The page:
elites.

detailed description of the content of the nihonjinron

here since

it

has been the subject of

briefly the three First,

Japanese society

vertical stratification in contrast to

many

other

main themes frequently discussed is

society,

dispensed with

Suffice to

summarize

in the nihonjinron.

characterized by groupism or "interpersonalism,"

(intracompany

Western

studies.'*

may be

solidarity),

and dependence (other-directedness)

which has the opposite

characteristics of individualism,

horizontal stratification (class-based solidarity), and independence (self-autonomy).

The nihonjinron

describe the Japanese as a group-oriented people acting within the

framework of a group

(typically, a

company). Such a Japanese group

is

hierarchically

organized based on affective social relations between superiors (parent-role players)

and

their subordinates (child-role players).'

The theory of

vertical

and group-oriented

Cultural Nationalism

social structure finds

emphasis

in the

"Internationalization "

and

psychological theory of

amae

1

35

(dependence),

according to which the socialization process in Japan encourages dependence on very close emotional bonds, thereby enabling the persistence of group-oriented,

Some

vertical social structural features (such as quasi-parent-child relationships).^

argue that the concept of groupism, often contrasted with individualism, does not accurately describe Japanese social reality, because groupism implies unilateral

influence or control by society over individual behavior These theorists argue that

"interpersonalism" (kanjinshugi)

is

a

more appropriate concept here

in that

it

gives

the highest value to interpersonal relationships, not to society as a moral constraint.^

Second, the nihonjinron frequently discuss unique Japanese patterns of communication, which are supposedly characterized by a lack of emphasis on logical

and

linguistic presentation in contrast to the

Western patterns

that attach

utmost

importance to the use of dichotomous logic and eloquence (linguistic expression). is

a popular theme in the nihonjinron that essential communication

It

performed

is

nonlogically, empathetically and nonverbally such as, for example, through haragei (the art of tions,

communicating between persons without the use of

and

mutual

is,

incidentally, often a

sensitivity

found

way of

direct verbal asser-

The

achieving a difficult consensus).

Japanese

in the social interaction of the

is

considered to

obviate the need for explicit verbal communication.* Finally, the uni-racial

Japanese society interrelated: the

logic

is

minzoku) and homogeneous composition of

Japanese patterns of communication which discourage dichotomous

and verbal confrontation are closely related

and harmony

in interpersonal relations,

communication are believed

Given criticisms

vailing

their pervasive

to

to the high valuation of

and empathetic,

affective,

it

be a product of a largely homogeneous

society.

in the 1980s.

that the nihonjinron constitute a nationalist ideology

to instill a sense of cultural superiority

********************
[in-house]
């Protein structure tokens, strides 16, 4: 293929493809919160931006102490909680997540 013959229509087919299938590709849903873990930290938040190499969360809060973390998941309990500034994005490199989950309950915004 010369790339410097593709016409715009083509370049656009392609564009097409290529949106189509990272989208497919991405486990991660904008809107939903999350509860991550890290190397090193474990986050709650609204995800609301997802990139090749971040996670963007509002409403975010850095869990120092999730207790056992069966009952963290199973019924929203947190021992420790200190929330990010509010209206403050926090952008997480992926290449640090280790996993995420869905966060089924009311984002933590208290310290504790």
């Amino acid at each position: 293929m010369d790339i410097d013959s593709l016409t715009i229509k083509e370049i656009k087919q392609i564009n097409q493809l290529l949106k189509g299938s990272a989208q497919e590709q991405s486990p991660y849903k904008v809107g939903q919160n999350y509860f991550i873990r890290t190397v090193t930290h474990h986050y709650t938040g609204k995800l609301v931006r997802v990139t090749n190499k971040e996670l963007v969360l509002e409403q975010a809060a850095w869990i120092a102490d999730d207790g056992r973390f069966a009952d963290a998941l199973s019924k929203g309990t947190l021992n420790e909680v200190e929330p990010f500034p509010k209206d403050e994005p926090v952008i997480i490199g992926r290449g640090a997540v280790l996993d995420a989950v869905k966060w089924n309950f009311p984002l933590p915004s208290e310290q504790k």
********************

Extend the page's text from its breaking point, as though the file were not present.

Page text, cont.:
groups generated nationalism from above

claimed, similar

elite

consensus

and nonlogical

impact on perceptions of the Japanese, a number of

and interpretations of the nihonjinron appeared

view has

have used elite

(tan'itsu

widely assumed in the nihonjinron. These three themes are closely

groups produced

in

among

One

which

the Japanese.^ Just as ruling

prewar and wartime Japan, so

literature

pre-

elites

on Japanese uniqueness

temporary Japan with the intention of manipulating mass psychology

in

it is

con-

in the direction

of nationalism. Critics saw the nihonjinron as an attempt to attribute Japan's eco-

nomic success and

its

apparent lack of serious social problems

social divisions) to the unique virtues of Japanese society

(e.g.,

crime, drugs,

and national character The

nihonjinron were thus considered to present the view that Japan's economic and social success is a cultural victory of the Japanese. '°

simplistic to suppose, as

many

critics

However,

have done by holding the

it

would be grossly

classic

assumption

associated with formal nationalism, that cultural and political elites consciously

form of the nihonjinron with the intention of

produced nationalist ideology

in the

manipulating mass psychology

in the direction

It

is

of nationalism."

not the concern of this chapter to explain

produced theories of Japanese uniqueness. Rather,

I

why

professional thinkers

should like to explore the

1

Global Convulsions

36

effects, intended or unintended,

which the thinking

ideas of Japanese unique-

elites'

ness have had on the rest of the population in relation to the promotion of cultural nationalism.

I

"consumed"

in

shall scrutinize

how

these ideas of Japanese uniqueness have been

Japanese society and

cultural nationalism

how

in this



among

ordinary people

process such ideas have promoted

ordinary in the sense of not being

professional thinkers. In so doing, attention will be paid to the workings of informal

"markef'-based cultural nationalism compared with those of formal,

state-initiated

nationalism.

The Consumption of Ideas In order to inquire into

of Japanese Uniqueness

who "consumed"

and why and how they

ness,

did, I

vincial city with a population of several

1980s.'^ I focused

since the

thinking

conducted

elites'

hundred thousand

on educators (school teachers and

in central

principals)

two groups have a profound influence on Japanese

former by way of formal socialization of youth, the large

ideas of Japanese unique-

field research in a fairly large pro-

Japan in the

society at large; the

by virtue of the

latter

late

and businessmen

fact that